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Crush box between body, frame among GM’s strategies for Escalade crash safety

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For a vehicle as large as the 5,635-pound 2021 Cadillac Escalade, “collision energy management is critical,” GM lead upper structure engineer Jeff McCormick said recently.

The sheer mass of the next-generation SUV means the Escalade must absorb 75 percent more energy during a crash than a midsize sedan would, McCormick told the virtual 2021 Great Designs in Steel on May 19.

“That’s our challenge going forward,” said McCormick, who explained some of the OEM’s strategies for protecting what potentially could be several passengers inside the new model — including a patented crush box connecting the Escalade’s body and frame. Properly restoring all of these crash performance measures will be critical in a collision repair.

McCormick said Cadillac also had to manage the pitch of the vehicle, which has a center of gravity above the Escalade’s frame. He said the SUV tends to pitch when it hits a barrier, and “the front-end structure’s very critical in managing that pitch.”

He said high-strength steel helped the automaker in this regard. “We still need to absorb energy,” he said.

The 2021 Escalade has an “integral front end,” McCormick said. He described this as similar to what repairers would have seen in vehicles within GM’s truck platform (for example, the Chevrolet Silverado). “The front end is very much shared,” he said.

McCormick said the Escalade has 420LA low-alloy steels in its engine compartment rails, while many other elements of the structure are 180B2 steel, he said.

An advanced high-strength steel hinge pillar stops intrusion, McCormick said. He said upper and lower pillar reinforcements “really strengthen that panel.”

Cadillac bolted a bracket onto both the rocker inner and outer for even crash energy load distribution. “We didn’t want to bias that load” to either individual rocker part, he explained.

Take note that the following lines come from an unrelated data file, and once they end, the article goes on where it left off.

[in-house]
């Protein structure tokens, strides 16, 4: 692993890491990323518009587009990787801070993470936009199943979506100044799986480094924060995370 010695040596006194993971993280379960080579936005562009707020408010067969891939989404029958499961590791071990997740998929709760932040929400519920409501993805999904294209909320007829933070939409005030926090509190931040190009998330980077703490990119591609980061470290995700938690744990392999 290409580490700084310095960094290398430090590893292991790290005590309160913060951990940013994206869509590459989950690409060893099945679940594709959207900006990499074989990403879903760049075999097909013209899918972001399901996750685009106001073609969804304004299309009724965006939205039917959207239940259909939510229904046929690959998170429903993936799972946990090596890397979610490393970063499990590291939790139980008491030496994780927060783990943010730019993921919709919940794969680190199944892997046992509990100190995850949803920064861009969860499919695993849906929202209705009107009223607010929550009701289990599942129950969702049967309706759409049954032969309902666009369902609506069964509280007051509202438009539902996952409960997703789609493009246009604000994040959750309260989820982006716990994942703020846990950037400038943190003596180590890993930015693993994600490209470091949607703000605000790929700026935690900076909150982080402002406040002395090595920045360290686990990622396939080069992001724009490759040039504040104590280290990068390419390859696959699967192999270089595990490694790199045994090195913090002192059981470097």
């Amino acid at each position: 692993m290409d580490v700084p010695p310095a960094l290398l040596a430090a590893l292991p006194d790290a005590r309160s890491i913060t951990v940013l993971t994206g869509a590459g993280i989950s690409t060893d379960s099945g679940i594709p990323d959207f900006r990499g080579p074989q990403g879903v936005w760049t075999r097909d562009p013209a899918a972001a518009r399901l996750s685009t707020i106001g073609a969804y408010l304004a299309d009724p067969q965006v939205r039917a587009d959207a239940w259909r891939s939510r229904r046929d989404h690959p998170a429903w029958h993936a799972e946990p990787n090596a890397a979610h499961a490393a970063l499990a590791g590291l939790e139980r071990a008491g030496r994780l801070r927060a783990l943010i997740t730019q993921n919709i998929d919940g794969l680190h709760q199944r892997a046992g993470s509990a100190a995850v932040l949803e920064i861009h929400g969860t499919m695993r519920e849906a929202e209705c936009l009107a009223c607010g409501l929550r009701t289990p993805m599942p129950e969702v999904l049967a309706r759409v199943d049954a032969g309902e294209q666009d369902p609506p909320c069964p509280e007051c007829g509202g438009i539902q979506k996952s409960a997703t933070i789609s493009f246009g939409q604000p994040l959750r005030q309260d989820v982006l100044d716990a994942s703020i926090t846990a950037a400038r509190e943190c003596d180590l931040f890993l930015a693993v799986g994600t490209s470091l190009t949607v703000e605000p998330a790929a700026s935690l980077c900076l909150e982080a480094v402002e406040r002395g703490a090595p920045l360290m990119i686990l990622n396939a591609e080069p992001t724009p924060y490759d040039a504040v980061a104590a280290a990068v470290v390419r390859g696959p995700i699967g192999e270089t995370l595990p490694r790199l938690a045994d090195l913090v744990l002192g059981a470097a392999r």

“That does a nice job for us there,” he said.

The bracket’s angled face can deflect the wheel and help push it outside the well during crashes, he said.

The rocker outer itself is Grade 12 multiphase steel, which helps with both front and side impacts, according to McCormick.

McCormick also pointed out some other lower-body structures which helped manage front or side crashes. Diagonal members extending from the base of the hinge-pillar to longitudinal parts “actually help stabilize the rocker” during a frontal crash by distributing load to the center of the floorpan, he said.

The rocker is ultra-high-strength steel and reinforced with 14 DP800 bulkheads, which places “a lot of crush resistance down low” during a side-impact pole collision, McCormick said.

He said two of the bulkheads are aligned with the GM-patented crush box connecting the body to the frame.

The crush box engages the side-impact crash load quickly and sends the energy through chassis crossmembers, and “the whole body gets moving” off the barrier, he said.


More information:

“2021 Cadillac Escalade”

General Motors at Great Designs in Steel, May 19, 2021


General Motors at Great Designs in Steel, May 19, 2021

Official GM OEM repair procedures


A patented crush box, seen here in yellow, transmits side-impact pole crash energy from the 2021 Cadillac Escalade’s body to its frame, according to General Motors lead upper structure engineer Jeff McCormick, seen at bottom right. (Screenshot of General Motors presentation on 2021 Great Designs in Steel)

Body materials and crash mitigation strategies in the 2021 Cadillac Escalade are shown. (General Motors slide provided by Great Designs in Steel)

Diagonal members transmit the load of a frontal impact through longitudinal members of the 2021 Cadillac Escalade. This helps stabilize the rocker, according to a GM engineer. (General Motors slide provided by 2021 Great Designs in Steel)

A representation of frontal crash mitigation in the 2021 Cadillac Escalade. (General Motors slide provided by 2021 Great Designs in Steel)

A representation of side-impact crash mitigation in the 2021 Cadillac Escalade. According to GM, the roof bows stay relatively intact. (General Motors slide provided by 2021 Great Designs in Steel)

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